The other thing is, genuine customers of luxury fashion brands tend to be a little older and a little less gaunt than the ‘boys’ who parade the oversized jumpers, skinny black denim and clumpy shoes of your garden variety Paris-based men’s fashion designer. So much so that the idea of anyone older than 23 wearing any of the creations seems preposterous.

And this is where Berluti really shines; you can actually imagine your father, even your grandfather, wearing most of these looks.  And that’s a big compliment. The tailoring is sensible, harsher critics might even say formulaic, but it is this seriousness that is worthy of respect.

It takes a long time, a lot of money and a sartorial realist with the imagination of a child to turn a Parisian cobbler into a global lifestyle brand but, by the looks of it, Sartori (and Berluti) might be halfway there.

Sartorial Stereotypes: Beards

The Darwin

The Darwin man is a serious soul. A ‘transport entrepreneur’ (he sells vintage tricycles to commuters) and a ‘professional mixologist’ (he runs a pop-up bar on the river), he would never admit that he follows anything as frivolous as a ‘trend.’

His beard is a work of art to some, a trimmed hedge to many others. However, it would be foolish to deny that such a growth takes dedication, concentration and a good deal of patience. And don’t you dare call him a hipster; beards run in the blood.

“My dad had a beard” he says “when he was lecturing in East London.”

Despite being of intellectual stock, and not without resources of his own (his grandmother came from an old manufacturing dynasty), he doesn’t appear to believe in bourgeois Britain. He shuns benches and pub tables in favour of concrete steps and kerbs and he gave up an inherited Marylebone flat to live “amongst his people” in an ex-Local Authority building in Hackney.

He is famous for silently hating the broadness of the beard trend, and loathes the thought that someone will confuse him with one of the ‘bow tied, tattooed masses’ from the Kingsland Road.

This serious-minded stance doesn’t prevent him from strutting around in Thom Browne shirts, selvedge denim from Chimala and Brogue boots from Grenson.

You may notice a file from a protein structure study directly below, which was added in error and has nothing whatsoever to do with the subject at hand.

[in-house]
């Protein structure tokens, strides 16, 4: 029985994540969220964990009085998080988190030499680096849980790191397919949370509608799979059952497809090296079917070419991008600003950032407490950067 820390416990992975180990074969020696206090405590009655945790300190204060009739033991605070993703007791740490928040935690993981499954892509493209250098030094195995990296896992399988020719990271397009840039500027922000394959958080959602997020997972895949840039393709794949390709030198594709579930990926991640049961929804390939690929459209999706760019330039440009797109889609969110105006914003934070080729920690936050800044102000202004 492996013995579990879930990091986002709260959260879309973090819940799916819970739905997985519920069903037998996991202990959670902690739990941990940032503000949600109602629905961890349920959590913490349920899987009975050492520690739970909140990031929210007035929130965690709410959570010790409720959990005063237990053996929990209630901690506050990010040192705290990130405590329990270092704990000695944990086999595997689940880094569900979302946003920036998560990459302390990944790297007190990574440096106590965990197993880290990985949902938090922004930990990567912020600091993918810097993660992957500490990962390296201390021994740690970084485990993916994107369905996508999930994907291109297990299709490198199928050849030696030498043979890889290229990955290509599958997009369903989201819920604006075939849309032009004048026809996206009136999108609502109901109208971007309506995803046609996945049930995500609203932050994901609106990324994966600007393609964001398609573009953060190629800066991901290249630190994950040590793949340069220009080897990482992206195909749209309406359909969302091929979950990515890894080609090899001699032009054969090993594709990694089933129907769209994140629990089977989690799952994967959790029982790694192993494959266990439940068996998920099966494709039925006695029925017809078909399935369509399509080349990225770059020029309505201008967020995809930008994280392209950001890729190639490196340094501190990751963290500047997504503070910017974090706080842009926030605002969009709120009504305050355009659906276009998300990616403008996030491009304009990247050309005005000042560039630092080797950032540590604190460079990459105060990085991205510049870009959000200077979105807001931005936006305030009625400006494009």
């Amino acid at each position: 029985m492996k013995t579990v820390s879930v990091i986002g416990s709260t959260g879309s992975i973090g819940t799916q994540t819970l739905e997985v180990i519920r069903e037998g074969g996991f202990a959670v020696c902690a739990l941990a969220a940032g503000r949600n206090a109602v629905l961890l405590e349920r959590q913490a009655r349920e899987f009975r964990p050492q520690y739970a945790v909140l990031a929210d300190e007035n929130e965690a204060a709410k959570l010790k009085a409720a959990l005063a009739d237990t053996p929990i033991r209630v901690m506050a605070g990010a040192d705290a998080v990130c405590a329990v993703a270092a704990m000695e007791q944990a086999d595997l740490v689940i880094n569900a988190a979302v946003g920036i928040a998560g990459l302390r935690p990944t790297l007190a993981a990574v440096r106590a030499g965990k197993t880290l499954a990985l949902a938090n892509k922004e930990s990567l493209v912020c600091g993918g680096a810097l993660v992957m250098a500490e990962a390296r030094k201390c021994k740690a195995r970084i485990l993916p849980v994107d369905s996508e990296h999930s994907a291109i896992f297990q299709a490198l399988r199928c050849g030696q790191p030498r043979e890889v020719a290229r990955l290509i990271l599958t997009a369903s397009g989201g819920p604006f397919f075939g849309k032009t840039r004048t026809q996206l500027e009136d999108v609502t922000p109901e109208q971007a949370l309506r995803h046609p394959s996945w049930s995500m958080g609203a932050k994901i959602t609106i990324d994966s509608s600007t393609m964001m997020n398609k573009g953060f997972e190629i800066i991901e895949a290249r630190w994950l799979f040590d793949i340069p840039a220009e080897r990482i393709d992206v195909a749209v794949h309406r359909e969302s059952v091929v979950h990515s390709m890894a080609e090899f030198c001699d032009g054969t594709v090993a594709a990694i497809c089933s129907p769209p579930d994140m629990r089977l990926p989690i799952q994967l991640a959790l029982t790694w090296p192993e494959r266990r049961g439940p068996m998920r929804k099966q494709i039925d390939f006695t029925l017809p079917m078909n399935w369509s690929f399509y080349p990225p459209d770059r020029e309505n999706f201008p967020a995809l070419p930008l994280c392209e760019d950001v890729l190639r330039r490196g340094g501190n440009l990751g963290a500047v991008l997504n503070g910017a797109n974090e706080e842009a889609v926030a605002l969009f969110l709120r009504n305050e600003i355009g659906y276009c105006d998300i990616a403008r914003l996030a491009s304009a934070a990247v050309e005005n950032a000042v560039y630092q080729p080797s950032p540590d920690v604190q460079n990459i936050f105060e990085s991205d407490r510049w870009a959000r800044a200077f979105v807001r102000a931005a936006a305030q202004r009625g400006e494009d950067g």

The Tsar

The Tsar is a man of antique grace.

Though somewhat sartorially defiant and resistant to trends, he was ‘jolly excited’ when the whole ‘beard thing’ caught on, because he’d always craved a regal chinstrap of hair.

A bulky former rugby-playing man-mountain with a subscription to ‘The Chap’ and a wardrobe of three-piece tweed and flannel suits – most with double-breasted waistcoats – he embodies the sartorial zeitgeist that marries tailored elegance and beery masculinity.

A barrister in chambers at Lincoln’s Inn, he tells hearty stories of ‘dodgy foreign clients, blackmail and backstabbing’ to eager young pupils and delights in swigging claret with his politically incorrect head of chambers over a roast at Simpsons-in-the-Strand.

He now has a sharp, Edwardian beard with a sensational moustache, waxed by Trumper at the tips, that recalls the fashion of European monarchs before the First World War.

The Zangief

The Zangief man is a big kid – a lamb in the form of a grizzly bear.

Being something of a programming genius, he ‘hasn’t had to grow up’ and face the realities that others must subject themselves to, which makes him a bit of a softy.

A late-night loner and gamer, he found easy work in a Silicon-roundabout startup and took the 10% equity offer as a bit of a gimmick, and couldn’t care less; as long as he earned enough to pay for his ‘insane’ 70” flatscreen, Sonos soundsystem and Star Wars collectibles.